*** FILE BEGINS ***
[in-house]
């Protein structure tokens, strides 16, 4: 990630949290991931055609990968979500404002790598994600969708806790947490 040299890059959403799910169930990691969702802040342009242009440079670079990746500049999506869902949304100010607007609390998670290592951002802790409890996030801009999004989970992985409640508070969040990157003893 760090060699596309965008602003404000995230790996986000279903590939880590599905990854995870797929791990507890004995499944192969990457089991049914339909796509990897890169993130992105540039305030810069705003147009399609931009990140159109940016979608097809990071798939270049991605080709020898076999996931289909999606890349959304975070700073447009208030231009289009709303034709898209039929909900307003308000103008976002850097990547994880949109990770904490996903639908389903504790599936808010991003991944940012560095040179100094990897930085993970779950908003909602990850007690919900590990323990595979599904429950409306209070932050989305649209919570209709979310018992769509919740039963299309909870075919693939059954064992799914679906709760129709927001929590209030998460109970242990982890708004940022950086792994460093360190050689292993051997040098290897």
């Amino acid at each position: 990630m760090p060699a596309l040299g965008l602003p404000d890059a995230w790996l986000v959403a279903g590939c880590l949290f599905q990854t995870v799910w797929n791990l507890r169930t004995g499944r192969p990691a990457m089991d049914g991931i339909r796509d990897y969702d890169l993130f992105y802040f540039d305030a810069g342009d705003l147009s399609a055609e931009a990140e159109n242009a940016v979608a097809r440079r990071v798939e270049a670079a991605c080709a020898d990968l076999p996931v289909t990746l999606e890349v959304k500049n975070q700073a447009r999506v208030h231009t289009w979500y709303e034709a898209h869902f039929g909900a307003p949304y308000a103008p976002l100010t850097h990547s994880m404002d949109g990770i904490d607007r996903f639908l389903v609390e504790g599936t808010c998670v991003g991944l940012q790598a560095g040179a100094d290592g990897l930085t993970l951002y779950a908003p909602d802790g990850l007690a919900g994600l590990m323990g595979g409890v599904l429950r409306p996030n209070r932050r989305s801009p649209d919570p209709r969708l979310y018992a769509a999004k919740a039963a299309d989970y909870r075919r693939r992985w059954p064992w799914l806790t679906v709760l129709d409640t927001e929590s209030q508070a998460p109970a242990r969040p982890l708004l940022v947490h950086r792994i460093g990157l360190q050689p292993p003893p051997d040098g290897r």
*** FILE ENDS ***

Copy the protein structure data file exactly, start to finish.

[in-house]
């Protein structure tokens, strides 16, 4: 990630949290991931055609990968979500404002790598994600969708806790947490 040299890059959403799910169930990691969702802040342009242009440079670079990746500049999506869902949304100010607007609390998670290592951002802790409890996030801009999004989970992985409640508070969040990157003893 760090060699596309965008602003404000995230790996986000279903590939880590599905990854995870797929791990507890004995499944192969990457089991049914339909796509990897890169993130992105540039305030810069705003147009399609931009990140159109940016979608097809990071798939270049991605080709020898076999996931289909999606890349959304975070700073447009208030231009289009709303034709898209039929909900307003308000103008976002850097990547994880949109990770904490996903639908389903504790599936808010991003991944940012560095040179100094990897930085993970779950908003909602990850007690919900590990323990595979599904429950409306209070932050989305649209919570209709979310018992769509919740039963299309909870075919693939059954064992799914679906709760129709927001929590209030998460109970242990982890708004940022950086792994460093360190050689292993051997040098290897």
């Amino acid at each position: 990630m760090p060699a596309l040299g965008l602003p404000d890059a995230w790996l986000v959403a279903g590939c880590l949290f599905q990854t995870v799910w797929n791990l507890r169930t004995g499944r192969p990691a990457m089991d049914g991931i339909r796509d990897y969702d890169l993130f992105y802040f540039d305030a810069g342009d705003l147009s399609a055609e931009a990140e159109n242009a940016v979608a097809r440079r990071v798939e270049a670079a991605c080709a020898d990968l076999p996931v289909t990746l999606e890349v959304k500049n975070q700073a447009r999506v208030h231009t289009w979500y709303e034709a898209h869902f039929g909900a307003p949304y308000a103008p976002l100010t850097h990547s994880m404002d949109g990770i904490d607007r996903f639908l389903v609390e504790g599936t808010c998670v991003g991944l940012q790598a560095g040179a100094d290592g990897l930085t993970l951002y779950a908003p909602d802790g990850l007690a919900g994600l590990m323990g595979g409890v599904l429950r409306p996030n209070r932050r989305s801009p649209d919570p209709r969708l979310y018992a769509a999004k919740a039963a299309d989970y909870r075919r693939r992985w059954p064992w799914l806790t679906v709760l129709d409640t927001e929590s209030q508070a998460p109970a242990r969040p982890l708004l940022v947490h950086r792994i460093g990157l360190q050689p292993p003893p051997d040098g290897r």